BLTC Press Titles

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Further Adventures of an Irish R. M.

Edith Somerville and Martin Ross

Paradoxes of the Highest Science

Eliphas Levi

The Revolt of the Netherlands

Friedrich Schiller

Alice's Adventures in Wonderland

Lewis Carroll

Moses his self-denyall

by Jeremiah Burroughs


As defpairebrings hell into the foule.

onelywith Iacob, but with us: whatsoever mercy God shewed to him, we makeittf»w, as if God were speaking with us, and PfU. 66.6. Hee turned the sea into dry land, they went through the | flood on soot,there did we rejoyce in them: the comfort of the mercies of God for many yeares past to their forefathers, they make as theirs, there did wee rejoyce.

So all the promises that God hath made to any of his people, though never so long agoe, faith fetches out the comfort of them, as if they were made now to us. Compare Joshua i. 5. with Hebrews 13. 5. God faith to IoJhua3l will be with thee, J will not failethee, nor forsake thee: now in the ffehrewes Saint Paul applyeth it to the beleevers in his time, as if it had beene made to them. Be content ( faith he ) with such things as ye have, for hee hath said, / will not leave thee,nor forsake thee.They might haveanswered,where hath God said so i hee said it indeede to Zojhua, but what is that to us i yes, all one as if he had spoken to you. Vpon this one instance, whatsoever promise God ever made to any of his people, since the beginning of the world, for any good, if our condition comes to be the lame. Faith will make it her owne, as if God had but now made it to us in particular. So for Gods former dealings with our selves, when all fense of Gods mercies faile, that God feemes to be as an enemy, Faith will fetch life from his former mercies 9 as if they were now present 5 as wee see in David, Psal. 77. 5,6, I have considered the dayes of old, she yeeres of ancient time: I call to remembrance my song in the night, &e. And vers. 10. I fed, thisis my infirmity, but I mil remember theyeeres of the right hand of the most High. Hee checkes himselfe for doubting of Gods mercies, because of his former mercies, and hee recovers himselfe by bringing to minde the former dealings of God with them : So Pfal. 143. 45. Davids spirit was even overwhelmed within him, and his heart was de.solate, yet he recovers himselfe , by remembring the day es of old, and

fees all things under him as small. Eufebius tells us of a notable speech that Ignatius used, when hee was in his enemies hands, not long before hee was to suffer, which argued a raised spirit to a wonderfull height, above the world , and above himfelfe. I care (saves heeJ for nothing visible or invisible, that I might get Christ:let fire, the crosse, the letting out of beasts upon mce, breaking of my bones, the tearing of my members, the grinding of my whole body, and the torments of the Devils come upon me, so be it I may get Christ. Faith puts a holy magnanimity upon thefoule, to flight and to over-Iooke with a holy contempt, whatsoever the world proffers or threatens.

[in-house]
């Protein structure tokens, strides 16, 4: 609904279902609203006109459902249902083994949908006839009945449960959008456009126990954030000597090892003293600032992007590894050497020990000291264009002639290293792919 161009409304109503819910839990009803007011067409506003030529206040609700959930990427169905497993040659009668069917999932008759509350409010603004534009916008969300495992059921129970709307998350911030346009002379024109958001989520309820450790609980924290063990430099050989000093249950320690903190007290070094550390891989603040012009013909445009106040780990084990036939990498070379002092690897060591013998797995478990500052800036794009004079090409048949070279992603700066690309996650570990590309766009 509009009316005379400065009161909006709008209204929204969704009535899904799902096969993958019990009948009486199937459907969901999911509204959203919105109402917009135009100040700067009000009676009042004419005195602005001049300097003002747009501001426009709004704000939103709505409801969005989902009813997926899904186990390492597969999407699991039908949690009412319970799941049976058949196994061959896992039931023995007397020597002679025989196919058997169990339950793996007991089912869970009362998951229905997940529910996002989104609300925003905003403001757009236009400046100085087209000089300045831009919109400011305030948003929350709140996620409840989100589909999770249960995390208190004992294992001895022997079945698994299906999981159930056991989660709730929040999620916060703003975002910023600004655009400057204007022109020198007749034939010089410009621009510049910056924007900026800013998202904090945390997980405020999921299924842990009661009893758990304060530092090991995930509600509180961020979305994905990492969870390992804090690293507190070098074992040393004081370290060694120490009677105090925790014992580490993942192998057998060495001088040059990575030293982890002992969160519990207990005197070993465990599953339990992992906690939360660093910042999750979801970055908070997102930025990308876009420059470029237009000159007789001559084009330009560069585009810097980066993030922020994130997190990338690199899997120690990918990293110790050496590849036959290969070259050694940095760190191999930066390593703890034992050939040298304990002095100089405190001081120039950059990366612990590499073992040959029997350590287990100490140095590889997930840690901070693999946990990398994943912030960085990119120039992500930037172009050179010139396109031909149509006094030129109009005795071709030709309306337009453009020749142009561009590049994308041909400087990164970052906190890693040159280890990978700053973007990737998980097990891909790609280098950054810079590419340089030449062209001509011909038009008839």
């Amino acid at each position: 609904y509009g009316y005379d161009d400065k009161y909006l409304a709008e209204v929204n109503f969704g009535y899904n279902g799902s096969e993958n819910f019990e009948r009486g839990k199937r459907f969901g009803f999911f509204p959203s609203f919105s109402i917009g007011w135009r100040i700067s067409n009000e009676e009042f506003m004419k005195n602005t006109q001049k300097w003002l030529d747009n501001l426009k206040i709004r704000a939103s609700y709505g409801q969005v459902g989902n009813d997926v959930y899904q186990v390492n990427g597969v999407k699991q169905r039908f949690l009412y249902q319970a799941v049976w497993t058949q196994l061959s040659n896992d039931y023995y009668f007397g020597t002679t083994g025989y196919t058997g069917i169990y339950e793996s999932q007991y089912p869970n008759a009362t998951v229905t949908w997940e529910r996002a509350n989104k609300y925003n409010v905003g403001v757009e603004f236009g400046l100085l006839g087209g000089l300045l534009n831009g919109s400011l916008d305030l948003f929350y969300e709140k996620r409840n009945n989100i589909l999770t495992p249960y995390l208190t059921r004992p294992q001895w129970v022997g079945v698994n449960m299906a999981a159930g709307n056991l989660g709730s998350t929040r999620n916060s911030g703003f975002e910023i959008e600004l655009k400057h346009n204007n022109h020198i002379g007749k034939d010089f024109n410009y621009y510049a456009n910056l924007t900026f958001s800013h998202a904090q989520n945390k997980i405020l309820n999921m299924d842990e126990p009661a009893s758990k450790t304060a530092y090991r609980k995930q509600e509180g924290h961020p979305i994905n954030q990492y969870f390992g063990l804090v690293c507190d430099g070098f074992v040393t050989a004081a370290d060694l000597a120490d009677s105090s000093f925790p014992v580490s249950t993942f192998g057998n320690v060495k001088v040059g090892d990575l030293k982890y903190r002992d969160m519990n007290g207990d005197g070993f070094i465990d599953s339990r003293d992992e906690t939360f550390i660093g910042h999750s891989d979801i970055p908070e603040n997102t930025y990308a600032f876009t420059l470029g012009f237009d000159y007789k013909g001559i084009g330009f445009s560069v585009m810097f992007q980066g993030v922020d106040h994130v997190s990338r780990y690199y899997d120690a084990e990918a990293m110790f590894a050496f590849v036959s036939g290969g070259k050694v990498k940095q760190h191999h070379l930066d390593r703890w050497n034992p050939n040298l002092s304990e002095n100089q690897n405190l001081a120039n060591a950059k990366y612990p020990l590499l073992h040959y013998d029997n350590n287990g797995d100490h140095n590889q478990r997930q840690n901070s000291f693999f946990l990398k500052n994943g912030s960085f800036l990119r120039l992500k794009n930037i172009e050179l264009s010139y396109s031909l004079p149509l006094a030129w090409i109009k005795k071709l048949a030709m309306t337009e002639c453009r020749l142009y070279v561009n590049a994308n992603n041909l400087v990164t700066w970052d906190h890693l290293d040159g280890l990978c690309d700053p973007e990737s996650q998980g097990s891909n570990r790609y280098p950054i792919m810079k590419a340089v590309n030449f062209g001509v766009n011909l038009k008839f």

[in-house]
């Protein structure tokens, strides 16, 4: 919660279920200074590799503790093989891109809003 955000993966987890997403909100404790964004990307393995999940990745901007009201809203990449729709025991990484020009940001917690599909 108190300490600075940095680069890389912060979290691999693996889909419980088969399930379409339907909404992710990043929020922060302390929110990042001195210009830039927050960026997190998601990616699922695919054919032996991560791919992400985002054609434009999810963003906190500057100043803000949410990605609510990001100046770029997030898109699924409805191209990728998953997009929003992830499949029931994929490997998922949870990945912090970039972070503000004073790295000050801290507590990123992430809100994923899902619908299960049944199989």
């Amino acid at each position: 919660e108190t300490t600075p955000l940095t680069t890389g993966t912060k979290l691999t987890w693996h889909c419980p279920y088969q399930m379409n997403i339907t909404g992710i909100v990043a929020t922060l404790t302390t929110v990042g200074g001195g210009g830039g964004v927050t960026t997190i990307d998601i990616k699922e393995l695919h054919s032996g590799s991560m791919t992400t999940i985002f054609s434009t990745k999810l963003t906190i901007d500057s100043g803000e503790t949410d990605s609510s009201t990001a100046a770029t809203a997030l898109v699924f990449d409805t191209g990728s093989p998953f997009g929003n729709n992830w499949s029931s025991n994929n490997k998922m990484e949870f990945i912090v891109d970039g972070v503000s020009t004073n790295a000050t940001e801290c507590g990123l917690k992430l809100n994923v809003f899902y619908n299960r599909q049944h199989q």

AU things are under us while wee are above our selves, and it is onely Faith that empties us of our selves., and raises us above our selves; Faith raises the soule to converse with high and glorious things, withthedeepcand eternall counsels of God, with the glorious mysteries of the Gospel, with

comcommunion withGod and Jesus Christ, with the great things of the Kingdome of Christ, with the great things of Heaven and eternall life. Mai, before Faith comes into their soules, have poore low spirits, busied about meane and contemptible things, and therefore every offer of the world prevails with them, and every little danger of suffering any trouble scares them, and makes them yeeld to .any thing j but when Faith comes, there is another manner of spirit in a man. Threaten, sayes he, your purple Gallants, that give themselves to their pleasures. And Basil in his Homily in guadragintaMartjres, brings them in answering the offers of worldly preferments; Why doe you promise us these small things of the world, which you account great, when as the whole world is despised by us? What great spirits did Faith put into some of these worthies mentioned in this chapter, which appeares by the great things that they did by their Faith?vers 33.34. Through F aith they subdued Kingdomes, they stopped the mouthes of Lions : and this is observable, that working righteousness*, and obtaining the promises are put betweene these two; as if these were workes of the fame ranke, fit to bee joyned with such great things as those were. Againe, by Faith they quenched the violence of the pe: of make, they were made strong; they waxed valiant in fight, they turned to flight the Armies of the Aliens.

Every spirit is not fit for sufferings, but a spirit truely raised by Faith, a princely spirit, so Luther calls it; to dare to venture losse of estate and life for the Name of Christ, to this a Princely spirit is required. When Falens the Emperour sent his Officer to Sasilius, seeking to turne him from the Faitb, hee first offered him great preferments, but Basil rejected them with scorne, offer thefeJhingS, siyes he, to children; then he threatens him most grievously: Basil contemnes all his thieatnings 5

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